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Guest Column: State Sen. Tom O'Mara

"Upstate unleashed"

ALBANY, March 4 -- Let me make this clear at the start: I voted against the new New York State gun control law, the recently enacted NY SAFE Act. The final law and the legislative process that produced it shut out the public, trampled the Second Amendment rights of law-abiding and responsible citizens and, equally important, fundamentally failed to advance a strict law-and-order focus on the violent criminals who commit society’s most horrific and violent crimes.

We also now know that the SAFE Act puts in place one more layer of state-imposed, costly, time-consuming and unnecessary burdens on already hard-pressed local governments and taxpayers. It lacks common sense. It wasn’t well thought out. It was rammed through the Legislature in the middle of the night. It’s little wonder, then, that as of this writing more than 30 county legislatures have formally adopted resolutions calling for the Act’s repeal. More resolutions are on the way. They’re joined by opposition statements from local sheriffs, mental health professionals and individual citizens from all walks of life and every political persuasion.

But set all this aside for just a moment.

In the early months of his soon-to-be shortened tenure as New York State’s chief executive in 2007, former Governor Eliot Spitzer advanced, in a now infamous case of ill-conceived policymaking, a plan to issue driver’s licenses to illegal immigrants. The Spitzer plan quickly became a national flashpoint. It drew sharp rebukes from legislators from both sides of the political aisle, as well as from county clerks across the state, especially upstate, who would have been required to issue the licenses. Many clerks refused to do so. Public opinion polls soon showed 70% of New Yorkers opposed the plan. More tellingly, while Governor Spitzer’s statewide popularity was sky high in the months prior to the driver’s-license-for-illegal-immigrants controversy, a few months later just 25% of the respondents in one prominent poll said they would vote to re-elect him.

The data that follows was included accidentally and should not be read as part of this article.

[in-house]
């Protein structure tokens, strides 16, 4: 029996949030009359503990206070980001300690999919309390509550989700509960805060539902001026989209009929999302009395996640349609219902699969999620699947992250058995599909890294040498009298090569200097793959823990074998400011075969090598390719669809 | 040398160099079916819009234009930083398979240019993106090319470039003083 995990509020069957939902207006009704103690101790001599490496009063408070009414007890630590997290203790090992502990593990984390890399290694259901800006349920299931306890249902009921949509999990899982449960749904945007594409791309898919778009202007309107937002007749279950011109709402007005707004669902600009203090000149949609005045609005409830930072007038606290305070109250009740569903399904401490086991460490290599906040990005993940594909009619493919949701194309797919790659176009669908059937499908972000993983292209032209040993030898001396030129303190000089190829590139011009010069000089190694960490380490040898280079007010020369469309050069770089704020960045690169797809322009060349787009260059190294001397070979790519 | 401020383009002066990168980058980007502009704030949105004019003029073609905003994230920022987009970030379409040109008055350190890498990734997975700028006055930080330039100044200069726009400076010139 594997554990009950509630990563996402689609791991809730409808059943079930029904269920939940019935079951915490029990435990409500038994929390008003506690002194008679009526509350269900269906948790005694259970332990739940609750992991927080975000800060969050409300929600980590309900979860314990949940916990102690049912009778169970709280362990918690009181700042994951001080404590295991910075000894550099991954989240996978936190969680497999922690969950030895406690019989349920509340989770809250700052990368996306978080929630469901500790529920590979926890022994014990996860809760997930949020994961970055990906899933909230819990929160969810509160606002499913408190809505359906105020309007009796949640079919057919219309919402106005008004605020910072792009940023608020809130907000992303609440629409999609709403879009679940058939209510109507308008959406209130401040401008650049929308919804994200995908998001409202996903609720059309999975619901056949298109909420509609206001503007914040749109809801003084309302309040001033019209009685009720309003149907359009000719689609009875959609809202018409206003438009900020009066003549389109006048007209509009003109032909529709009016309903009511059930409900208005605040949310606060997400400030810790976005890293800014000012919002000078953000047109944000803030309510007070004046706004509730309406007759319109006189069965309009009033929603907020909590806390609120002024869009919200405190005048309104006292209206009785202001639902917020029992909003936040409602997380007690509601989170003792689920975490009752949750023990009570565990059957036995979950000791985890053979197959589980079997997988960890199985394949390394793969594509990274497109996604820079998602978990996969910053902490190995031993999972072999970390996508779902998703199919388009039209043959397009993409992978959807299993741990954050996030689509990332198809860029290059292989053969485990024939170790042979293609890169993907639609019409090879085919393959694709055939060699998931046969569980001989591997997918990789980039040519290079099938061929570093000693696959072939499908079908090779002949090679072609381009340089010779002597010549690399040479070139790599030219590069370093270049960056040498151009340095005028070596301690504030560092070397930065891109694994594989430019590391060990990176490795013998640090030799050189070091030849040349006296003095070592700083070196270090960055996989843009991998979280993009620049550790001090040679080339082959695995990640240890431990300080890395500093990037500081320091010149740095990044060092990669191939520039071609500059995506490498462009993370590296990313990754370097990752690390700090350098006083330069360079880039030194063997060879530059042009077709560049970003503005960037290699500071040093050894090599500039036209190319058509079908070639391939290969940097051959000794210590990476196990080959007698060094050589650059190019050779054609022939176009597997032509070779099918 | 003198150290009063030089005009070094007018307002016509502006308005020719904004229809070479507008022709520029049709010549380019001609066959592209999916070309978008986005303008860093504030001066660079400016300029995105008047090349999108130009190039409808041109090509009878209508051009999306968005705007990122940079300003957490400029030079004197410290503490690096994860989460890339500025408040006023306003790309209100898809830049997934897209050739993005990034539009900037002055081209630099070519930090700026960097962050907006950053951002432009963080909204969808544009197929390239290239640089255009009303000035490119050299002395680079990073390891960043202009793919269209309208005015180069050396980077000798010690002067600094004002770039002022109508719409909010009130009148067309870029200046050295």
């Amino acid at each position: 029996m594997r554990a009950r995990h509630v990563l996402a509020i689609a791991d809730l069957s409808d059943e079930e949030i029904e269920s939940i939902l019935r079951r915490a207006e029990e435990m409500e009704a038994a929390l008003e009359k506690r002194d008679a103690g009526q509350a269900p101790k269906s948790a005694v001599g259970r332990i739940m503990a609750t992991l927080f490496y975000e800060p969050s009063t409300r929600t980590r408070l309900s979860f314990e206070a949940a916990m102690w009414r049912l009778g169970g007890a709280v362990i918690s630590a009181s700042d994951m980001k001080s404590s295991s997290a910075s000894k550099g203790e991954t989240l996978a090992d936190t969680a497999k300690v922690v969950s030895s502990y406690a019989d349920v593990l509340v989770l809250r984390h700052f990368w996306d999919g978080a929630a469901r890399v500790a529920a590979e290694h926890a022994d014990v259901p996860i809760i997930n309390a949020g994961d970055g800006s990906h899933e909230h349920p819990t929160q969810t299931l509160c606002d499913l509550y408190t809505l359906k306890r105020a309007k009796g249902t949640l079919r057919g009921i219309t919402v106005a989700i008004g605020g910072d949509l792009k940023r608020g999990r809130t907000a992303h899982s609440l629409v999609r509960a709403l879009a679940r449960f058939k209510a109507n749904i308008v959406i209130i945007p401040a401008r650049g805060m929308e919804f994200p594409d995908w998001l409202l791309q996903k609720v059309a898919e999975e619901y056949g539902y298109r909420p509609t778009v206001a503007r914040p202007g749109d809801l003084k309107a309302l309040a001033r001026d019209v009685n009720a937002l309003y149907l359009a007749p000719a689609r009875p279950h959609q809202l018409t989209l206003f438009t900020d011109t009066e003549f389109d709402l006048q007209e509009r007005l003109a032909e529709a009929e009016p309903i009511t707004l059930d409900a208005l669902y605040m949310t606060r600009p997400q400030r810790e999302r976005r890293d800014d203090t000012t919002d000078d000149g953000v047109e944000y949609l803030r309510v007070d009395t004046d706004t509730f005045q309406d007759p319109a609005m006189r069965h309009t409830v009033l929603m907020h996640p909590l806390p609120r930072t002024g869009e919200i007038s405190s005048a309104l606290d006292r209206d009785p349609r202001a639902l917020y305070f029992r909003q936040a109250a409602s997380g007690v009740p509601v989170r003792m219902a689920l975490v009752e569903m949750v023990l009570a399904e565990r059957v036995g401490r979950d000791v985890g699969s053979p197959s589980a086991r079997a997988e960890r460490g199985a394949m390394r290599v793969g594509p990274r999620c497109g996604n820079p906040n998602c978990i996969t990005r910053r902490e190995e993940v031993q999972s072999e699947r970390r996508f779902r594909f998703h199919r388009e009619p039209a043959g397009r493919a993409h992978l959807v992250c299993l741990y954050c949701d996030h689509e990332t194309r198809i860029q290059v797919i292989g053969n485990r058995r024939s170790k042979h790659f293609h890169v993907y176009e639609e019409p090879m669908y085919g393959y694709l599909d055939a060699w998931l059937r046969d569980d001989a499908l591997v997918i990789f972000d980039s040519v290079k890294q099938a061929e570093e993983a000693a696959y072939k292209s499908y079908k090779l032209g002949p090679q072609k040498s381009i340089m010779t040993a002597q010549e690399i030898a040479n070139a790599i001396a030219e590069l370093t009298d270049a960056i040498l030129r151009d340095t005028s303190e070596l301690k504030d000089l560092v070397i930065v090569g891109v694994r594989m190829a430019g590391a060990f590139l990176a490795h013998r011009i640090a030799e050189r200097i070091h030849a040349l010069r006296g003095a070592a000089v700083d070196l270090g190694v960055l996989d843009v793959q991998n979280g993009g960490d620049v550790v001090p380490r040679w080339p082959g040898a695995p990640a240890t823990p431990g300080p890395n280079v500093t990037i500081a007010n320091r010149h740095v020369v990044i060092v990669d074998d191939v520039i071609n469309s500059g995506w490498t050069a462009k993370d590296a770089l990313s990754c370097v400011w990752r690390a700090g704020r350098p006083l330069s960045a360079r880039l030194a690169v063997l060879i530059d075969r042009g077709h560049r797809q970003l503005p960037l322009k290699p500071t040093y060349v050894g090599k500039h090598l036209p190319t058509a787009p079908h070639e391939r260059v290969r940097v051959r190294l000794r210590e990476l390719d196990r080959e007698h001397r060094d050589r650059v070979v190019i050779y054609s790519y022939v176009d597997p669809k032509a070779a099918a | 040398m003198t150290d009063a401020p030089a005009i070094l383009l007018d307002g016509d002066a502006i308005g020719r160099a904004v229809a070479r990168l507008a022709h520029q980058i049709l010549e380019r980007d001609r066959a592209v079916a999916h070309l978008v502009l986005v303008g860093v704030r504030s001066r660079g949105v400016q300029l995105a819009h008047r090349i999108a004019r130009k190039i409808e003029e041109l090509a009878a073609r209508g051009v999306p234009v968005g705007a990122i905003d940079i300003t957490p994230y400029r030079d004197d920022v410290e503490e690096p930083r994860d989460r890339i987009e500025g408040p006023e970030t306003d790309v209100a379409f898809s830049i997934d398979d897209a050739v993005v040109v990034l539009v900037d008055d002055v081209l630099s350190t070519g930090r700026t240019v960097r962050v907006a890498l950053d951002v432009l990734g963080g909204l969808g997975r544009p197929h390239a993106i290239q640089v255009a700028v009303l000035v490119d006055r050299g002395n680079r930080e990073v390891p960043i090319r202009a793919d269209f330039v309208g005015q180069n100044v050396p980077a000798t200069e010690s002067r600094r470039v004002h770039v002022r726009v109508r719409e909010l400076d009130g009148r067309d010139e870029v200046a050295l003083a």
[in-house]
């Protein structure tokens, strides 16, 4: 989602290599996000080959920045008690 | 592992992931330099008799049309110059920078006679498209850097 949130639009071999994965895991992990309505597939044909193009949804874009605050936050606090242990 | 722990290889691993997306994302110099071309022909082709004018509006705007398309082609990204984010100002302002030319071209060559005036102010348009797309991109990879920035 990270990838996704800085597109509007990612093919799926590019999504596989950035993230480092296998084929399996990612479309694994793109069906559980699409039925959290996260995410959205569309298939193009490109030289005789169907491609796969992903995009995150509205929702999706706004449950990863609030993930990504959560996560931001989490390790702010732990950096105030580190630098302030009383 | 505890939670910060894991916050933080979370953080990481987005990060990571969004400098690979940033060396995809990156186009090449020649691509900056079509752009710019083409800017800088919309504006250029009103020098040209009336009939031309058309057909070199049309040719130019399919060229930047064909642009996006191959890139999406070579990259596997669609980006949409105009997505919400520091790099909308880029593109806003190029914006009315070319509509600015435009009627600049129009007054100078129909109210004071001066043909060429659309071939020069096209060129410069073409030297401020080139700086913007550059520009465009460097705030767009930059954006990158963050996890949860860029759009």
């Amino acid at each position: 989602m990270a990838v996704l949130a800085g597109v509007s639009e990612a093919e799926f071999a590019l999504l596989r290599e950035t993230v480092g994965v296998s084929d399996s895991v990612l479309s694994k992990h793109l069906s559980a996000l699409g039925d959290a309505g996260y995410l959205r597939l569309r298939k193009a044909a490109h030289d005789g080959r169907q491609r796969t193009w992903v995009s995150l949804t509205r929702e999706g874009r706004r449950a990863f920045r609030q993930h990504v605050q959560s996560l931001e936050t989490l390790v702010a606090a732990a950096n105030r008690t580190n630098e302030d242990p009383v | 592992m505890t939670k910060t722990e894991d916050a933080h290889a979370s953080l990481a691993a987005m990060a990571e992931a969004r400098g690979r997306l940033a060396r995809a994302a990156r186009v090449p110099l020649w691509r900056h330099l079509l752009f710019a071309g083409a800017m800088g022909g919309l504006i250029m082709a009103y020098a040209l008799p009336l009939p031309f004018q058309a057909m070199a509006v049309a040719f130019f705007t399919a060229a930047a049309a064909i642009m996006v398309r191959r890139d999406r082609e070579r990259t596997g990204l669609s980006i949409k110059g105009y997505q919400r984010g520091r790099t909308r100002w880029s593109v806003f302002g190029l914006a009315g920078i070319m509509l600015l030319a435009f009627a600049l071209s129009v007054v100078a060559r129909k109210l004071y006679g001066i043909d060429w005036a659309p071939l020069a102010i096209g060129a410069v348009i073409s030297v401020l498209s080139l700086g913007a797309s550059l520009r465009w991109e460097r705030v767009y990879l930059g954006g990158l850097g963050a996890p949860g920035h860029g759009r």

A day after that poll appeared, Governor Spitzer withdrew the plan.

Okay, so it’s just an interesting aside. But some are wondering if there might be any lasting parallels between the Spitzer proposal and Governor Cuomo’s prominent, top-down push of New York’s new gun-control law. Only time will tell, I guess.

The reality is that these are different issues, and very different governors. Still, it is fair to say that each instance has unleashed a similar upstate New York firestorm of opposition.

Late last week at one of the largest protest rallies ever seen at the Capitol, I stood with many citizens and local leaders from across the Southern Tier and Finger Lakes regions in opposition to the NY SAFE Act and, equally important, to the secretive legislative process that’s now produced a law full of failings and shortcomings.

Yes, the SAFE Act is undeniably a shoddy piece of policymaking. Its constitutionality will be legally challenged in the courts. It must be repealed or, at a minimum, amended in fundamental ways. We have to recognize that it will not keep New Yorkers safe from the tragic violence its supporters say it will – meaning that we can’t take our eye off the root causes of violent gun crime and violent criminals.